I was really hoping my energy wouldn’t flag too much. My legs felt strong but for some reason my lungs weren’t functioning very well. When I had checked the weather app on my phone that morning it had said “Bad Air Quality” but nothing seemed off for me. The couple in front of me had pulled ahead but then just sat there, a few yards in front of me. The thing about racing is that if someone passes you but then doesn’t continuing pulling ahead, it invigorates you. You draw from the fact that they couldn’t make a definitive move. I picked up the pace and was soon side-by-side with these runners. I felt assured my first mile of this loop would be the same as the first mile of the first loop. When it produced yet another 6:52, I was just beyond confused.
Up ahead I could see I was gaining on another runner. I might not have been speeding up but at least I was making my way up the standings, as meaningless as that is in the higher tens of placement. I decided I would make my move here to begin to pick up the pace. We made the turn, went down a small hill and then made the right-hand turn onto the big downhill from the first loop. I might not be as fast as I want, and things might be up in the air as to where my racing is going, but one thing I can still do better than most of run downhill fast. Here I picked it up and passed this runner in front of me. I also kept my foot on the throttle refusing to allow him to keep up with me. Breaking his spirit also helped lift mine and speed me up. Regardless, as I passed the third mile, I had yet another less than impressive time. I saw that with two miles left, as long as they were both under seven minutes, I would at least not run a 1:09.
What slipped my memory was what my actual PR was at that Katy race. I knew it was around 1:08:30 but I did not know if it was under or over. That time didn’t matter because I didn’t think I would come close to threatening it. No matter what I surged or pushed mile after mile in this race they seemed to be the exact same time. The only outlier had been that first mile. With one mile to go, the same 6:52 popped up again.
Refusing to make it too close to that 1:09 I finally found a bit of strength and pushed as hard as I could. The past two miles had been the first time all race that my lungs finally opened up. I have a feeling I could have run five more miles at this pace and it would have felt easier than the first five miles of the race.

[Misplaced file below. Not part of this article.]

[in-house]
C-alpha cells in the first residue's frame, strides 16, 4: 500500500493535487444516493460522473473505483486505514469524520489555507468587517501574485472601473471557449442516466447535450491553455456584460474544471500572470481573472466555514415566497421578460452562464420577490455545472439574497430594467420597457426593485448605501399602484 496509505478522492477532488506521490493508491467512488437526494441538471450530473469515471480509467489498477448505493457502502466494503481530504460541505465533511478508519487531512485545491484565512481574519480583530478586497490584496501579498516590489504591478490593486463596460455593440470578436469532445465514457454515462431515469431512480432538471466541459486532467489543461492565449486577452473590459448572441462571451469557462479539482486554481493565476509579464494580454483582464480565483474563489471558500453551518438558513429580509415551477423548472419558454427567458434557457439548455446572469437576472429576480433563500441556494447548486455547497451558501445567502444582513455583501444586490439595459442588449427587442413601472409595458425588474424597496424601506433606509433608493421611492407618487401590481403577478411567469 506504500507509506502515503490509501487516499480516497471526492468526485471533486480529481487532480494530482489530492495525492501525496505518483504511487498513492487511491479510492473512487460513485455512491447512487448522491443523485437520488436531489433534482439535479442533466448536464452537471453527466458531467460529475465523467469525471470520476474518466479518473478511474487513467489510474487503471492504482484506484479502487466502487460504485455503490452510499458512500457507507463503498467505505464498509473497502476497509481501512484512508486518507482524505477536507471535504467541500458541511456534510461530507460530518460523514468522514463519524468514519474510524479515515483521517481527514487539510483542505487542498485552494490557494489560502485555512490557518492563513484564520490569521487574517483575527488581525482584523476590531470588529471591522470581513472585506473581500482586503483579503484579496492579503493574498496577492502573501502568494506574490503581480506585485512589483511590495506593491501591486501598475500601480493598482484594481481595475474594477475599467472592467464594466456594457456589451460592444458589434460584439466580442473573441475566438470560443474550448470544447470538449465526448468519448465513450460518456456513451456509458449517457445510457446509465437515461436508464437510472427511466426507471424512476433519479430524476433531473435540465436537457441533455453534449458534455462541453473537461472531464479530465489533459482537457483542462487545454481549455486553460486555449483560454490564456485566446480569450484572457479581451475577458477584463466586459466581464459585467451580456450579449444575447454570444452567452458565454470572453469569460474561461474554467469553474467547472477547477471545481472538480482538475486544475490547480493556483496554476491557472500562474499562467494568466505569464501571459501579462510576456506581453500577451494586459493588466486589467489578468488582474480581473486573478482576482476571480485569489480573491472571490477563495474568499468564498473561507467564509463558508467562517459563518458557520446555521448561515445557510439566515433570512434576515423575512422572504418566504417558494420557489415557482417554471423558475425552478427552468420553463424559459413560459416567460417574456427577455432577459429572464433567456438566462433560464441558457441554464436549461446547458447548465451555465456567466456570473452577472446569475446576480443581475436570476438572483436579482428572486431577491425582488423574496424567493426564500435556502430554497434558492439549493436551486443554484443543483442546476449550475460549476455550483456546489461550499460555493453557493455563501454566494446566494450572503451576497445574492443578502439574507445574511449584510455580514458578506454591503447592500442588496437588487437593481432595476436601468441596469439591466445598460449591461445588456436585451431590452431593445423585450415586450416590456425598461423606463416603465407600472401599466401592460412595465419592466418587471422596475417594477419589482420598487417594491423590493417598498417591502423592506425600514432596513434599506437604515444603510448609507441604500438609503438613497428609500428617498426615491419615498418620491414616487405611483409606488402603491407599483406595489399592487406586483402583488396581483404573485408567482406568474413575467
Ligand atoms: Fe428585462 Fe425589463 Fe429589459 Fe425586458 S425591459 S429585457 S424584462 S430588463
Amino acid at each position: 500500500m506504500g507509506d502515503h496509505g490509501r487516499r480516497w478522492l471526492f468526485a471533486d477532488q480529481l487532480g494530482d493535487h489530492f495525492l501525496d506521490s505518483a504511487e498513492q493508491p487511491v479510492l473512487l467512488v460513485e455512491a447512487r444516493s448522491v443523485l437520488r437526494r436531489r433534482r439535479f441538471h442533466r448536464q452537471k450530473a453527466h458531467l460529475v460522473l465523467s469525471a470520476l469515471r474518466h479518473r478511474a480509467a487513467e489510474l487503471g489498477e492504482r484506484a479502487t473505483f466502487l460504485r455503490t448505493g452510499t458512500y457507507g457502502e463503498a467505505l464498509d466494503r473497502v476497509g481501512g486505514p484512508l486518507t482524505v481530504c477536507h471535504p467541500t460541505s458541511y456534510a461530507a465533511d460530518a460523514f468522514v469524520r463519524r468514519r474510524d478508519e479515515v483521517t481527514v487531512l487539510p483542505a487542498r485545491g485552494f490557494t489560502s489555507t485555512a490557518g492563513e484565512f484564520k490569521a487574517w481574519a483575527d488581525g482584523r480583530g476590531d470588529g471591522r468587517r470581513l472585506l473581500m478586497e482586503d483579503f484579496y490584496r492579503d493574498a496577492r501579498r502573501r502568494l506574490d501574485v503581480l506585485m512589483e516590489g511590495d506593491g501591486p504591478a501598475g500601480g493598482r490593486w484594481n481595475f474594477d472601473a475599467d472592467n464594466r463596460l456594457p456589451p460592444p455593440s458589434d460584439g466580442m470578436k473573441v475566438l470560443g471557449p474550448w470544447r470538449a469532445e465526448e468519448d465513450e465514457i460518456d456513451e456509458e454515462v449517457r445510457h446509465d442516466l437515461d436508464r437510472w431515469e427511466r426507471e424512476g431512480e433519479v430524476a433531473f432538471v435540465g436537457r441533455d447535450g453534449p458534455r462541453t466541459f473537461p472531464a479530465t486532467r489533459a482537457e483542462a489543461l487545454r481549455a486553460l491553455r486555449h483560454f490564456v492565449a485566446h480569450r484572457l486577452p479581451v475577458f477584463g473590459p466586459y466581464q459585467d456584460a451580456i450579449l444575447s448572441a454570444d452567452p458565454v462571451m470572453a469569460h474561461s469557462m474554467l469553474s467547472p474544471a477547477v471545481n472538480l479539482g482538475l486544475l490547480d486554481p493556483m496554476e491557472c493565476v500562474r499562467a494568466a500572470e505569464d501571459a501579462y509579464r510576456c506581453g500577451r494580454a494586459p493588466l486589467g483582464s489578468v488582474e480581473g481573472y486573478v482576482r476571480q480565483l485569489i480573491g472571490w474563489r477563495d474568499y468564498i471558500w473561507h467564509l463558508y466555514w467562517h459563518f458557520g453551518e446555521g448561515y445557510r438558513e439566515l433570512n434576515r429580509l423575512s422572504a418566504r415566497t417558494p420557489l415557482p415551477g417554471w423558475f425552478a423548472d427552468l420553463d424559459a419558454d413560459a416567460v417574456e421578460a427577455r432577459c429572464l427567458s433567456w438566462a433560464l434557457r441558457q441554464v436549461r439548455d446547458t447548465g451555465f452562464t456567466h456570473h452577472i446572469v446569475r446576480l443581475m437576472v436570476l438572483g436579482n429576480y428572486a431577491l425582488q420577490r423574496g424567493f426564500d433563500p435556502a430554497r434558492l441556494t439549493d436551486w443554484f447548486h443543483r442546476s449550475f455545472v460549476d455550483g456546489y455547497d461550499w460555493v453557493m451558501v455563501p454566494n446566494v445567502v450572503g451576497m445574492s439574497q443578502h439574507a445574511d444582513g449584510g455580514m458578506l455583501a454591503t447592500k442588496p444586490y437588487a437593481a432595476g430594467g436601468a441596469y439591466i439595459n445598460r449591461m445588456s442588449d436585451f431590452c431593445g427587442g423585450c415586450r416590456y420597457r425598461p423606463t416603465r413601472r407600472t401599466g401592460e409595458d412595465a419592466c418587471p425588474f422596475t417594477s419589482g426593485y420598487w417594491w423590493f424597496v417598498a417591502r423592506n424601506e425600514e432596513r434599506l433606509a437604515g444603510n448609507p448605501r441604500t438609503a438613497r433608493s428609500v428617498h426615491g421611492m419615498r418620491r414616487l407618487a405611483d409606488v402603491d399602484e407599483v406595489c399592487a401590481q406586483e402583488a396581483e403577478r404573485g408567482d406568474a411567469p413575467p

In spite of the undulating hills of the last mile, I was feeling strong. Buoyed by the downhill finish, I kicked it up a tick. As the clock was not exactly in sync with the actual race time (given our late start) I wasn’t exactly sure what the real race time was. I pushed hard nonetheless and finished in 1:08:37. Upon checking with my PR in the race from last month, I saw I missed setting a new personal best by two seconds. In other words, I had my personal worst.
I did however, finished 18th overall and won my age group. But meh. The race was well stocked with an aid station every mile, even if I only took one sip from one of them. There were no crowds to speak of, as I think most Texans were freezing in the 50-degree weather. However, it was well-marked, with police manning the intersections and wonderful volunteers at all the turns. Even if I did spend the vast majority of the race alone (as I often do), the out-and-backs made it so you could see your competitors close behind and even some people you had spoken to on social media for quite some time and never met (Shout out to Laura who ran a new PR and was the female Master's winner!)
My struggles to race well since moving to Austin have been well chronicled on my website here. I don’t know if I am simply older now and no longer have a shot at setting PRs or if the combination of the heat here and my inability to train in it properly have just left me that much slower. A check on the weather for the next two weeks tells me I am going to have the most favorable two weeks of training of the entire year dating back to possibly January. The thing about racing is that we ride the highs and suffer the lows too much.
We put too much stock in how well we do when we do well and how bad we performed when it doesn’t go our way. Unfortunately, my sample size of races hasn’t been large enough for me to make a definitive guess as to where I am right now. But I show up to the start of each race hoping to continue to run fast. I currently have no races for the rest of the year and while I love training, especially with the proposed forecast, I do know how well I perform when I race a great deal. So, there might be another race added before we pull curtain on this year. If so, I will toe the line and give it everything I have.
Here’s hoping it doesn’t take as much as it has lately and doesn’t take as long.